Stem cell and gene therapies for cancer and other diseases used to be considered exotic. But stunning successes are fast moving them into the medical mainstream.
While only a few of these therapies have yet been approved, many more are being tested experimentally. In addition to treating otherwise fatal cancers, they may relieve sickle cell disease, restore failing hearts and even cure HIV infection.
And with mainstream success comes a mainstream worry: How will patients pay for these expensive treatments? Or to look at it another way, how much is it worth to save a life?
Drug company representatives discussed these issues Wednesday at Cell & Gene Meeting on the Mesa, an annual event in La Jolla devoted to stem cell and gene therapy.
At the end of August, drug giant Novartis marked a milestone by receiving U.S. approval for a blood cancer treatment made from the patient’s own genetically modified immune cells. The treatment, Kymriah, has rescued children and young adults who were gravely ill with acute lymphoblastic leukemia and placed them into remission.
Kymriah costs $475,000. But Novartis made an unusual guarantee: If patients don’t respond in a month, the company won’t charge for it.
However, these arrangements, like the therapies themselves, are so new that federal regulators are hesitant, said Pascal Touchon, a senior vice president with Novartis Oncology.
“The system is not organized for that,” Touchon said at a morning panel. “So when you ask for the first time whether we can do that, the answer is no. That’s the starting point.”
Novartis eventually reached agreement with the Centers for Medicare and Medicaid Services, or CMS.
The challenge now is to make general rules for such therapies, instead of making rules case-by-case, said Bob Azelby, chief commercial officer of Juno Therapeutics. Juno is developing a cancer immune therapy similar to Novartis’.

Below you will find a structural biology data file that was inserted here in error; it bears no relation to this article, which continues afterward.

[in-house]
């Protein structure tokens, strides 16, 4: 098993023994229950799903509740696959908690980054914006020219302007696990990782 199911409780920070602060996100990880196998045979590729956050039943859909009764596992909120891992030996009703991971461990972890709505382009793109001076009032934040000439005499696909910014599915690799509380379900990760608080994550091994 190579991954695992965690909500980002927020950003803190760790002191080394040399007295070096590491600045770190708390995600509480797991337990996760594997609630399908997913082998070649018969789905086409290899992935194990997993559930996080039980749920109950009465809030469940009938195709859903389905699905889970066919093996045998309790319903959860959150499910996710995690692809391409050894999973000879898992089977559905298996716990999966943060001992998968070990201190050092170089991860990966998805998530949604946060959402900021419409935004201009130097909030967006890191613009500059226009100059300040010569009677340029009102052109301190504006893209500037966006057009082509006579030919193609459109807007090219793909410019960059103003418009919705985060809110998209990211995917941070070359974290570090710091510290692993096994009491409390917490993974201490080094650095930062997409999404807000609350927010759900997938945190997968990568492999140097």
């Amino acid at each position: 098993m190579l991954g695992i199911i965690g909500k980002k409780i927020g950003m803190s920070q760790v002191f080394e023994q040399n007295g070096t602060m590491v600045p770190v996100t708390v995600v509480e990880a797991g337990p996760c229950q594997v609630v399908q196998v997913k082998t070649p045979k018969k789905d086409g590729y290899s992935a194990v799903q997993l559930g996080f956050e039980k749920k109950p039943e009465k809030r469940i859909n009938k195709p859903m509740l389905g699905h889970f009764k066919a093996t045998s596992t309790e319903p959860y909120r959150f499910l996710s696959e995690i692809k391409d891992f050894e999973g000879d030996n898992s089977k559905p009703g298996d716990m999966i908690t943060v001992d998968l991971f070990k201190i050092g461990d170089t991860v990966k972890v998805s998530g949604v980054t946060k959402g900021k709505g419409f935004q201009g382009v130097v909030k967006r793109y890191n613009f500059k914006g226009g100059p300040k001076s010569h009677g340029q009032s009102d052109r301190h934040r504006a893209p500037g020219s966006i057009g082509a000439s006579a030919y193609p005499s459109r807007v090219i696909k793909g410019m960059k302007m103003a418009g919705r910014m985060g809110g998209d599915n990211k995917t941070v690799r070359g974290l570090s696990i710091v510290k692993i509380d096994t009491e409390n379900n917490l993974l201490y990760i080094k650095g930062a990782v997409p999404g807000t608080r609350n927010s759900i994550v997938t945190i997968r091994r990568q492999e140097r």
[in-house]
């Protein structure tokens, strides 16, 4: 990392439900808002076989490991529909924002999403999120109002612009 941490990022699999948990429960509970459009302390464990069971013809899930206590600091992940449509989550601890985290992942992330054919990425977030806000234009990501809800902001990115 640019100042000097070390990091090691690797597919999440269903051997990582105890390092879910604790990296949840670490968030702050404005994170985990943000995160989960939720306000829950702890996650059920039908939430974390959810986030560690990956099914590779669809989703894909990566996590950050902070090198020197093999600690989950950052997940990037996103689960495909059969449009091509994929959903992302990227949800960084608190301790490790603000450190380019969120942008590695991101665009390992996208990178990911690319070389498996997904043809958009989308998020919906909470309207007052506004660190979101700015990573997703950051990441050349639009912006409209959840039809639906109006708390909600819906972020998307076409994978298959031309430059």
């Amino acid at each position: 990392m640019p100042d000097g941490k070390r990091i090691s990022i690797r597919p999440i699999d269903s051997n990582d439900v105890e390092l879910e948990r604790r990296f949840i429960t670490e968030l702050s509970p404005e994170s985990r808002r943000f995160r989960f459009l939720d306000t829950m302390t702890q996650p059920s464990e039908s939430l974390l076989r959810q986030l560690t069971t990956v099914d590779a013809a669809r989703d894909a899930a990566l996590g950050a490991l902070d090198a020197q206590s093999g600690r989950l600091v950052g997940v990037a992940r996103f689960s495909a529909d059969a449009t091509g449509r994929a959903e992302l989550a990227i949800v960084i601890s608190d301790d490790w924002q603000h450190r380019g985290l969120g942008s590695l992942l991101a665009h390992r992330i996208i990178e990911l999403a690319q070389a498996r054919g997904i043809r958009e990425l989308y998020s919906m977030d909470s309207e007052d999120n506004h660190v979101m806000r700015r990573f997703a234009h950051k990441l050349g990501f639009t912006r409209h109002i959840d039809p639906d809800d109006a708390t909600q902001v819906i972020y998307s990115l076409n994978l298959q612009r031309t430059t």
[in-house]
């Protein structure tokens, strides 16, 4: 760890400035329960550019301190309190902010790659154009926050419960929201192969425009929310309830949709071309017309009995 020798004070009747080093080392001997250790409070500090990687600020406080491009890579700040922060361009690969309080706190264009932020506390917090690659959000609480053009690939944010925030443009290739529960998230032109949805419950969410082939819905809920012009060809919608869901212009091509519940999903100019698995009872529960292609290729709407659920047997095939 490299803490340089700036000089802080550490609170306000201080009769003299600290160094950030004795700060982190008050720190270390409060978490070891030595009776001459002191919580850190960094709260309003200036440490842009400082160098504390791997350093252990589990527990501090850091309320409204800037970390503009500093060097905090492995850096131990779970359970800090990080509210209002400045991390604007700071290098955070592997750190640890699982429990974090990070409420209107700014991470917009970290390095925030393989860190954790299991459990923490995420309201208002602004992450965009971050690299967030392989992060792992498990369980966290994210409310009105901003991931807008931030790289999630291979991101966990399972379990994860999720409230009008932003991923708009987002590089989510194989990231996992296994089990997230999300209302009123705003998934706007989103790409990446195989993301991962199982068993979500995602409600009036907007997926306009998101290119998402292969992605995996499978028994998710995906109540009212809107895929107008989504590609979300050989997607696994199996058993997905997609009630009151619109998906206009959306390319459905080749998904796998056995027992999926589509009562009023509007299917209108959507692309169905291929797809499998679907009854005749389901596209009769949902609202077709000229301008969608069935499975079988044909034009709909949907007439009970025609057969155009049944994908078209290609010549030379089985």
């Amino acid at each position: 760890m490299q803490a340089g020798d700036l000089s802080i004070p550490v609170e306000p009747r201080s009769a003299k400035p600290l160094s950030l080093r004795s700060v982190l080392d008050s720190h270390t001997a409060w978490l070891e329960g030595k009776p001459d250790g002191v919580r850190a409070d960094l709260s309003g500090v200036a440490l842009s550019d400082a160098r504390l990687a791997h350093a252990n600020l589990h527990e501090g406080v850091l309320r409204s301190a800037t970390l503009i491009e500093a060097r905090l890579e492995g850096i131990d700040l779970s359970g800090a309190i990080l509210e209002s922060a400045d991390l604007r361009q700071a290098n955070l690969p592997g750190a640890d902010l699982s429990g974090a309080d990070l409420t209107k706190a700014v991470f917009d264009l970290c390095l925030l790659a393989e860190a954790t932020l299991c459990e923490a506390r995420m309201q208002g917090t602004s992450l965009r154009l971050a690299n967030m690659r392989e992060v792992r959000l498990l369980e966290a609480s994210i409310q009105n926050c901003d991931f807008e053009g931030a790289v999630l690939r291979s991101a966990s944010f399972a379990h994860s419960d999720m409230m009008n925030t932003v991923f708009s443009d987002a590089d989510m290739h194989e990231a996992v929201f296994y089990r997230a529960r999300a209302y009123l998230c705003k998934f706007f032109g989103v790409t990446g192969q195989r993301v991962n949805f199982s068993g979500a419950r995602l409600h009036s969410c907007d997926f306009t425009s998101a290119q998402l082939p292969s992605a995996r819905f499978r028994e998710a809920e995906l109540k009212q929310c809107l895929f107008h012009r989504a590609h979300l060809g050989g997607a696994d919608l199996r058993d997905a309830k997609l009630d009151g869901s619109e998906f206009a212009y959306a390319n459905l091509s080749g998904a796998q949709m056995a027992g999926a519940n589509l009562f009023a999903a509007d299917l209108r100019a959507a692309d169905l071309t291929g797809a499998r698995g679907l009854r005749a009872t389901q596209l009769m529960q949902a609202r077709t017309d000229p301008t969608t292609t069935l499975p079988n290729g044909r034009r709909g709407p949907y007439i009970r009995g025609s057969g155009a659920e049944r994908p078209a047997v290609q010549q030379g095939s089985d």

“They’re getting value for the dollars they’re spending,” Azelby said of CMS.
Cell & Gene Meeting in La Jolla began more than a decade ago as a purely scientific conference on stem cells. But it has grown as stem cell technology has been augmented with gene therapy, the delivery of disease-fighting genes.
Genetically modifying stem cells provides a virtually unlimited source of cells with useful properties. These could fight cancer, or perhaps correct a disease caused by a faulty gene.
Many of these therapies, such as Kymriah, are made from a patient’s own cells, collected, modified, grown and re-infused into the body. Such custom-made treatments are extremely expensive. They belong to a class of treatments called CAR T cell therapy.
Bluebird Bio, also represented on the panel, is developing its own version of CAR T cell therapy, in its case for another blood cancer called multiple myeloma.
In addition, Bluebird is developing gene therapies for a rare disease called cerebral adrenoleukodystrophy, and the blood disorders sickle cell disease and beta-thalassemia.
“For Bluebird … it’s ultimately putting together a value story, that allows for a dialogue” about pay-for-performance, said Jeffrey Walsh, chief financial and strategy officer.
Vericel, which grows replacement skin from a burn patient’s own skin cells, also makes such a value pitch, said Nick Colangelo, president and CEO.
“When we treat a catastrophic burn patient, an order of our skin grafts can cost a couple hundred thousand dollars,” Colangelo said. “But it’s a one-time treatment.”
Moreover, treated patients have nearly a 90 percent survival rate, he said.
“That clearly is a product that has a lot of value,” Colangelo said.
Besides helping patients and the companies that make successful therapies, treatments like Kymriah also benefit companies that supply their research tools. One of them is Thermo Fisher Scientific, which had an early collaboration with Carl June, the physician who pioneered the therapy at the University of Pennsylvania.
Thermo Fisher supplied its Dynabeads, microscopic magnetic beads that attach to specified cells using an antibody linker, said Mark Stevenson, the company’s chief operating officer.
“They help extract and amplify the cells prior to the therapy … to actually enrich the cells that you want to pull out, also that you’re able to develop and expand the correct CAR T cells,” Stevenson said. “And for Novartis we scaled up that therapy to make a successful launch.”
“It’s a very exciting time for cell therapy,” Stevenson said. “We’ve been involved in it for 10 years and we’re finally seeing the benefits coming to patients.”